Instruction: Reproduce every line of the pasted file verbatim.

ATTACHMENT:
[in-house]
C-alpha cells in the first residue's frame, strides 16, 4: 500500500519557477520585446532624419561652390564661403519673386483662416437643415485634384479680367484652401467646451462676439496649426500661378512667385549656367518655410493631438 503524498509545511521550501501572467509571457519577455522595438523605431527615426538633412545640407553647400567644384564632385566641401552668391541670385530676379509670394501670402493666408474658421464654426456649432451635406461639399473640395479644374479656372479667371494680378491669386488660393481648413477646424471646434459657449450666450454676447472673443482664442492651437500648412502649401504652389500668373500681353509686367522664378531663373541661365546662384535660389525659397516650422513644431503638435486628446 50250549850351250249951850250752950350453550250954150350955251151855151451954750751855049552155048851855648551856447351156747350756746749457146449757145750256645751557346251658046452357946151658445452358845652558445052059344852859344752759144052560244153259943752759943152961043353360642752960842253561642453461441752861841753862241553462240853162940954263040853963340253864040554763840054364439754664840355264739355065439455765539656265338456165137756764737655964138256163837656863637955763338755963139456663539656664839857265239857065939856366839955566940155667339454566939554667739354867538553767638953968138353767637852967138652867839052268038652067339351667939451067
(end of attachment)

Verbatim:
[in-house]
C-alpha cells in the first residue's frame, strides 16, 4: 500500500519557477520585446532624419561652390564661403519673386483662416437643415485634384479680367484652401467646451462676439496649426500661378512667385549656367518655410493631438 503524498509545511521550501501572467509571457519577455522595438523605431527615426538633412545640407553647400567644384564632385566641401552668391541670385530676379509670394501670402493666408474658421464654426456649432451635406461639399473640395479644374479656372479667371494680378491669386488660393481648413477646424471646434459657449450666450454676447472673443482664442492651437500648412502649401504652389500668373500681353509686367522664378531663373541661365546662384535660389525659397516650422513644431503638435486628446 50250549850351250249951850250752950350453550250954150350955251151855151451954750751855049552155048851855648551856447351156747350756746749457146449757145750256645751557346251658046452357946151658445452358845652558445052059344852859344752759144052560244153259943752759943152961043353360642752960842253561642453461441752861841753862241553462240853162940954263040853963340253864040554763840054364439754664840355264739355065439455765539656265338456165137756764737655964138256163837656863637955763338755963139456663539656664839857265239857065939856366839955566940155667339454566939554667739354867538553767638953968138353767637852967138652867839052268038652067339351667939451067